Artist Interview: 1-on-1 with 20 Win With Willard

The group I am sitting with today is one that has every piece of the puzzle to make it to the top. Mixing incredible lyrics, polished instrumentals, and a sense of passion behind each and every word, they just ooze success. Another Indianapolis based band whom plays very few shows in the city (have you gotten that I love that concept) they are a group not to miss when you get the chance. Do yourself a favor and listen to these guys. It is my pleasure to introduce you to Win With Willard.

Where did the name come from?

It was spray painted on an overpass in Tennessee. It looked good in writing. We found out years later that it was a politician’s campaign slogan from the 70’s.

Where did you guys all meet?

Adam, who plays bass, and I went to school together in Louisville. Mike, who is on the drums, and our original guitarist knew each other in Detroit. We went to school together in Anderson and wound up sticking around Indy as sort of a middle ground.

When did you know that music was going to be something you wanted to make a run at?

I think we’ve always had that itch. It’s the sort of escapism you inherit when growing up in the Midwest. I can thank my dad for giving me a decent enough musical education and letting me ruin his old Gibson to give me any specific direction.

Where does the inspiration come from in a new song?

I’ve constantly had melodies bouncing around my head since I was a kid. For this last record (Remember the Alamo) we wrote and recorded it over the course of about three years. At that pace you can sort of putter along and wait for a little spark here and there. After a while though you’re struck with the impracticality of waiting for the spark. I’m trying to learn from the artists I admire who just work their tails off. Writers write. We write and hope the work pays off.

Who writes all the songs?

We usually arrange everything together. I’ll come to the group with what I think is a pretty complete idea. Thankfully the finished product rarely sounds like what I had originally envisioned.

Is there a ringleader in the group?

Not really. Evan says that because he’s the ringleader. The songs are his, so we follow his lead in their growth process.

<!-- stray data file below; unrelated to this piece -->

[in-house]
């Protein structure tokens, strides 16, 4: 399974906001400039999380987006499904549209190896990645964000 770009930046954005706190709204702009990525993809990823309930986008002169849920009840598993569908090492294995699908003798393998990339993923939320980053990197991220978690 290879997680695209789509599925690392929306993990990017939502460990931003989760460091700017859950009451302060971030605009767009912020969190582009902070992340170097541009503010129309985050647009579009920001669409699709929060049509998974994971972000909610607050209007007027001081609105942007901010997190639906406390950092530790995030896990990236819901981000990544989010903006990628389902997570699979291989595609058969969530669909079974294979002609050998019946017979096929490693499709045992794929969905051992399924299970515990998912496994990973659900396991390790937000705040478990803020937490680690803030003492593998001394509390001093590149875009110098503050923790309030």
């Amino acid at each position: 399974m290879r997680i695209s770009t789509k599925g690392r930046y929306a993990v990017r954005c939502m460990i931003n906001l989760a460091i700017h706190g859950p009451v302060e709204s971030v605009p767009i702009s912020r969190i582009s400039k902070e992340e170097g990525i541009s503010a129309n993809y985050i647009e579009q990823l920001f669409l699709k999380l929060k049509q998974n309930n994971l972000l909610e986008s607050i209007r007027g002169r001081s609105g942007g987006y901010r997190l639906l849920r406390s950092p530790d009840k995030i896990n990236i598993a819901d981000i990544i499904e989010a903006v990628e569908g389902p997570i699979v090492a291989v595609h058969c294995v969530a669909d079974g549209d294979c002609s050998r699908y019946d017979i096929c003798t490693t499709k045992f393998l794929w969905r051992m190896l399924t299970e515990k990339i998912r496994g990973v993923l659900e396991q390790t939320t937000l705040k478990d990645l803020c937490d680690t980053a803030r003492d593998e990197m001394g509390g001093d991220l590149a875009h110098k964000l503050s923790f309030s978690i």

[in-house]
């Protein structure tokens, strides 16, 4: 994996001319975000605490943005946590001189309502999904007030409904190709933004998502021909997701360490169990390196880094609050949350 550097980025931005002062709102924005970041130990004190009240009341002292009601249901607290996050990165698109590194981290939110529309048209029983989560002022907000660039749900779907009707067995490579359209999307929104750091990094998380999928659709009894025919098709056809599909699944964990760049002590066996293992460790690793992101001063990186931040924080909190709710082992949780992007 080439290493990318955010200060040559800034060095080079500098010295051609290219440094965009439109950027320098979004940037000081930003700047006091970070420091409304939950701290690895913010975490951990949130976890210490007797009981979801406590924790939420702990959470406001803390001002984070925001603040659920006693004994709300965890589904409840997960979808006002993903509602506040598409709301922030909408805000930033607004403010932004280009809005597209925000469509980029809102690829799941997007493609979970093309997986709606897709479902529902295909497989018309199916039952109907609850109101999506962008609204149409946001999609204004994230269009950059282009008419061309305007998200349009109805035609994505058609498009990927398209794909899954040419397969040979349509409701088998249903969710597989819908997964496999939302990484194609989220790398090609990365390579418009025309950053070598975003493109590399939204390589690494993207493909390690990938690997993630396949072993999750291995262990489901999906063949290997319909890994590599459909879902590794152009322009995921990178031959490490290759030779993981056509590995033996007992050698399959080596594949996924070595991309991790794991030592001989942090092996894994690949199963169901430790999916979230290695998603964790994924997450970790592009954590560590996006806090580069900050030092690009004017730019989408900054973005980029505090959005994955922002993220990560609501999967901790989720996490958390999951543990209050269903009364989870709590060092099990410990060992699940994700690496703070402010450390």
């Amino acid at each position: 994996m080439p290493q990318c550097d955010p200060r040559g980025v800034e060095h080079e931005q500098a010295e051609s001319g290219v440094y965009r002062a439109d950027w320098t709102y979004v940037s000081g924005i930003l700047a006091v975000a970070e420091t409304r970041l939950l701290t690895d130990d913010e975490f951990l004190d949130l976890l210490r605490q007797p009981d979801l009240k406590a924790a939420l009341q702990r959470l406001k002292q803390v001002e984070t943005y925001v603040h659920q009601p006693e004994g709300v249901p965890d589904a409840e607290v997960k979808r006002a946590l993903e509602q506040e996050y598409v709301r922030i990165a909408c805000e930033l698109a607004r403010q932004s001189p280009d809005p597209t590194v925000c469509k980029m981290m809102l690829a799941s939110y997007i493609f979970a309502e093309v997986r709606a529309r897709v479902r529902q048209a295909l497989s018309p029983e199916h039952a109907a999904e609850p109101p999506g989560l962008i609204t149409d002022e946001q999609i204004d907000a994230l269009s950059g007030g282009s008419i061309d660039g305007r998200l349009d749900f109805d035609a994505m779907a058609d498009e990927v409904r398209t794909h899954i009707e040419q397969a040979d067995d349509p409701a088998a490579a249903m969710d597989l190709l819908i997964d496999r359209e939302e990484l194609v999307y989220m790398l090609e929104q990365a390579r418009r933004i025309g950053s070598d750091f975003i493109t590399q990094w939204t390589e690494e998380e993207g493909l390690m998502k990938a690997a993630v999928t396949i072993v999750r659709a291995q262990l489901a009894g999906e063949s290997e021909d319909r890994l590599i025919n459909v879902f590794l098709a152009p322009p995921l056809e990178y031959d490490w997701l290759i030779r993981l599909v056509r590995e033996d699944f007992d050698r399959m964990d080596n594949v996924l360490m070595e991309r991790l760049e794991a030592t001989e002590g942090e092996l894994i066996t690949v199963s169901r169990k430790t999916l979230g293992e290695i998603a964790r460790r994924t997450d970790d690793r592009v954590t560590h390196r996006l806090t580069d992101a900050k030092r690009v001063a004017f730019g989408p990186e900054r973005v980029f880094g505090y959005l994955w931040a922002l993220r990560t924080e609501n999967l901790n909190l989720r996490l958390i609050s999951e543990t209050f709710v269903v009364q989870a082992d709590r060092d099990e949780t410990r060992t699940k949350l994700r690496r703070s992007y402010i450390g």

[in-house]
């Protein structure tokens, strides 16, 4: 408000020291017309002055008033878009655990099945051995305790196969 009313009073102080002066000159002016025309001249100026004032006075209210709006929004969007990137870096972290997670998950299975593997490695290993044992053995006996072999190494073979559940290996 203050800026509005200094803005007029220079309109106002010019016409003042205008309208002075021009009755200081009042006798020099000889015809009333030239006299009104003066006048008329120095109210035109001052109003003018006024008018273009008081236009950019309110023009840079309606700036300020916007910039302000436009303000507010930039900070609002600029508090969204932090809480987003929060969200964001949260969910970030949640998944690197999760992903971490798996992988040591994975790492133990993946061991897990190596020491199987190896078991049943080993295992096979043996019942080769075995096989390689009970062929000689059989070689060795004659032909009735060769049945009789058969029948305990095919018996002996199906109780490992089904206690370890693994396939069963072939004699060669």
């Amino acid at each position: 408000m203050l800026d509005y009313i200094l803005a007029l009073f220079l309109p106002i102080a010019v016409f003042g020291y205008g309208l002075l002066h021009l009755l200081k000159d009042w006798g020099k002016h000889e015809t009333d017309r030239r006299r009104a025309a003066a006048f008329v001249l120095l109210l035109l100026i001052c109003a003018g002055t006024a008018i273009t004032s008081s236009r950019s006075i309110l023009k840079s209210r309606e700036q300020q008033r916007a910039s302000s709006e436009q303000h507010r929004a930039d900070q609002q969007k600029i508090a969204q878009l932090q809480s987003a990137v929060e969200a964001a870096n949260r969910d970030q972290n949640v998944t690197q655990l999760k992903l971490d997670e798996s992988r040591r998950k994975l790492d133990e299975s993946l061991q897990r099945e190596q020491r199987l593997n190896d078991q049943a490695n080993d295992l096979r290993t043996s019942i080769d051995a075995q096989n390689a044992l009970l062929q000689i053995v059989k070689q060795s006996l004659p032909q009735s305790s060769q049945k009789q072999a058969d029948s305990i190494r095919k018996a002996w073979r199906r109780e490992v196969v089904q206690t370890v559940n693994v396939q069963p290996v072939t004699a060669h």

Where can I get a copy of your new album?

iTunes, CDbaby,, Luna, Indy CD & Vinyl, Borders downtown, etc.

Any thoughts on a nation wide tour to support it?

That’s the plan. We’re putting a string of regional dates together for the summer and will be looking for some folks to manage our booking following that. Touring can make or break any band, especially a young one. We’re trying to be smart about it. We really have no ambitions to be rock stars, or tour for touring sake. I love what we do. We just need to make enough to live on and we’ll be happy.

What is the largest crowd you have played for?

About 700 at Birdy’s.

The smallest?

My wife.

What is like working with Introit Records?

It’s a mob front. It’s funny you should ask, Introit was actually just the name we started throwing around in college any time any of our friends were playing in town. We have a pretty creative circle of friends, one of which, a designer here in Indy, made a logo that we just started slapping wherever we could. There really is no business behind it. Just whatever we feel like releasing at the time. All in all it’s a good relationship.

What is your favorite venue to play?

Here in town? We’ll have to be diplomatic here. The crowds at the Mel and Local’s Only are always really supportive. Makes for a good time. Spin and Birdy’s are kind of our home bases, though.

If you guys could live anywhere else in the world where would you go?

That’s the question of the hour. I don’t really care as long as I like the people around me.

Any tattoos in the band?

Mike has some misc. shapes on his arms. Eric (who is on keys) has some pretty nice work on his forearm.

Who has the most?


What are you guys drinking on stage?

We have an unspoken rule not to drink onstage. If we break it it’s probably going to be cheap and beer.

Let’s say that you are headlining at Verizon Wireless Music Center. Who is your opener?

It’d probably be a superhybrid of the Last Good Year, Mardelay, and that kid from Indiana Jones and the Temple of Doom. We’d call it Shortround’s Roundhouse Review.

You guys play a lot with a good friend of, the Last Good Year. How did you guys all meet?

We went to school with most of them. Good bunch of guys. We all moved to Indy around the same time and have sort of mooched off each other’s crowds ever since.

What is the most embarrassing thing that has ever happened to you on stage?

We are a pretty unassuming band. I’m sure I’ve fallen off a few stages.

What was it like working with Peter Gaunt?

Pete’s awesome. We basically just meet him in Muncie, have a few beers and then hang out. You walk away pretty certain you wasted the day because you never really felt like a tool. Two days later he sends you some pretty great shots.

Do you guys all have jobs outside of music?

We all work at Angie’s List about 50 hours a week. Pays the bills.

What was the last movie you saw?

Revolutionary Road.

Did you like it?

Pretty solid. Makes you want to stay the hell out of the suburbs that’s for sure.

Where do you see yourself in five years?

A better guitarist than I am now.

What do you want to be remembered for when this is all said and done?

We used our brains and youth to find some truth, and made some music along the way.

I always let the artist get the last word. Go.